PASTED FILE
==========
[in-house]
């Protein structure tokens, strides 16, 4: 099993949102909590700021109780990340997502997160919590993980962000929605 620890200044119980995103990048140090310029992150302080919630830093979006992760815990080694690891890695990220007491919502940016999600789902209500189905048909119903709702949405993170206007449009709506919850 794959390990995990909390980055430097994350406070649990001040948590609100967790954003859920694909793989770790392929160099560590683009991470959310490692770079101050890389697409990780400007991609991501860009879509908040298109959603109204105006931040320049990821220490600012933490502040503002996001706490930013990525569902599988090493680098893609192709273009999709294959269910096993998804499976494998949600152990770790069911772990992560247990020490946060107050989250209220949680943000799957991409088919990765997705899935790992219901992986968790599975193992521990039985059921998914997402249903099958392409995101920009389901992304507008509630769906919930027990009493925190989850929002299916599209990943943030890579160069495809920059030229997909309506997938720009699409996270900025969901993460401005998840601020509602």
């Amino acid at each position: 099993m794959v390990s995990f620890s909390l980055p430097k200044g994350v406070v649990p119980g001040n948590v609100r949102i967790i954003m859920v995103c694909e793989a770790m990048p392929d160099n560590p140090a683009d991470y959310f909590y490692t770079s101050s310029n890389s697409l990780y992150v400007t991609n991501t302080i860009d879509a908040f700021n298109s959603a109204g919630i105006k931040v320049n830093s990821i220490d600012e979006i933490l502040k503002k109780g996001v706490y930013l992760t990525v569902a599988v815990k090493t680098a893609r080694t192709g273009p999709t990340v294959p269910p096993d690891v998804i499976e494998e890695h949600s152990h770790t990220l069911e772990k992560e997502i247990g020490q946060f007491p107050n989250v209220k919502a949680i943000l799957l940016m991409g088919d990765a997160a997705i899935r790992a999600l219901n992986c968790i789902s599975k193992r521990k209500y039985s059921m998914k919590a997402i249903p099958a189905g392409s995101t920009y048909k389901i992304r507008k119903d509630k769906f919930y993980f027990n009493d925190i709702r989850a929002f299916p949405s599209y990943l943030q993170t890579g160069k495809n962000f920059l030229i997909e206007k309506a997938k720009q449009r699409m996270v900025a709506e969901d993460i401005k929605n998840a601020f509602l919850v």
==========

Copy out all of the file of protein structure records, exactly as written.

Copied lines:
[in-house]
């Protein structure tokens, strides 16, 4: 099993949102909590700021109780990340997502997160919590993980962000929605 620890200044119980995103990048140090310029992150302080919630830093979006992760815990080694690891890695990220007491919502940016999600789902209500189905048909119903709702949405993170206007449009709506919850 794959390990995990909390980055430097994350406070649990001040948590609100967790954003859920694909793989770790392929160099560590683009991470959310490692770079101050890389697409990780400007991609991501860009879509908040298109959603109204105006931040320049990821220490600012933490502040503002996001706490930013990525569902599988090493680098893609192709273009999709294959269910096993998804499976494998949600152990770790069911772990992560247990020490946060107050989250209220949680943000799957991409088919990765997705899935790992219901992986968790599975193992521990039985059921998914997402249903099958392409995101920009389901992304507008509630769906919930027990009493925190989850929002299916599209990943943030890579160069495809920059030229997909309506997938720009699409996270900025969901993460401005998840601020509602």
């Amino acid at each position: 099993m794959v390990s995990f620890s909390l980055p430097k200044g994350v406070v649990p119980g001040n948590v609100r949102i967790i954003m859920v995103c694909e793989a770790m990048p392929d160099n560590p140090a683009d991470y959310f909590y490692t770079s101050s310029n890389s697409l990780y992150v400007t991609n991501t302080i860009d879509a908040f700021n298109s959603a109204g919630i105006k931040v320049n830093s990821i220490d600012e979006i933490l502040k503002k109780g996001v706490y930013l992760t990525v569902a599988v815990k090493t680098a893609r080694t192709g273009p999709t990340v294959p269910p096993d690891v998804i499976e494998e890695h949600s152990h770790t990220l069911e772990k992560e997502i247990g020490q946060f007491p107050n989250v209220k919502a949680i943000l799957l940016m991409g088919d990765a997160a997705i899935r790992a999600l219901n992986c968790i789902s599975k193992r521990k209500y039985s059921m998914k919590a997402i249903p099958a189905g392409s995101t920009y048909k389901i992304r507008k119903d509630k769906f919930y993980f027990n009493d925190i709702r989850a929002f299916p949405s599209y990943l943030q993170t890579g160069k495809n962000f920059l030229i997909e206007k309506a997938k720009q449009r699409m996270v900025a709506e969901d993460i401005k929605n998840a601020f509602l919850v």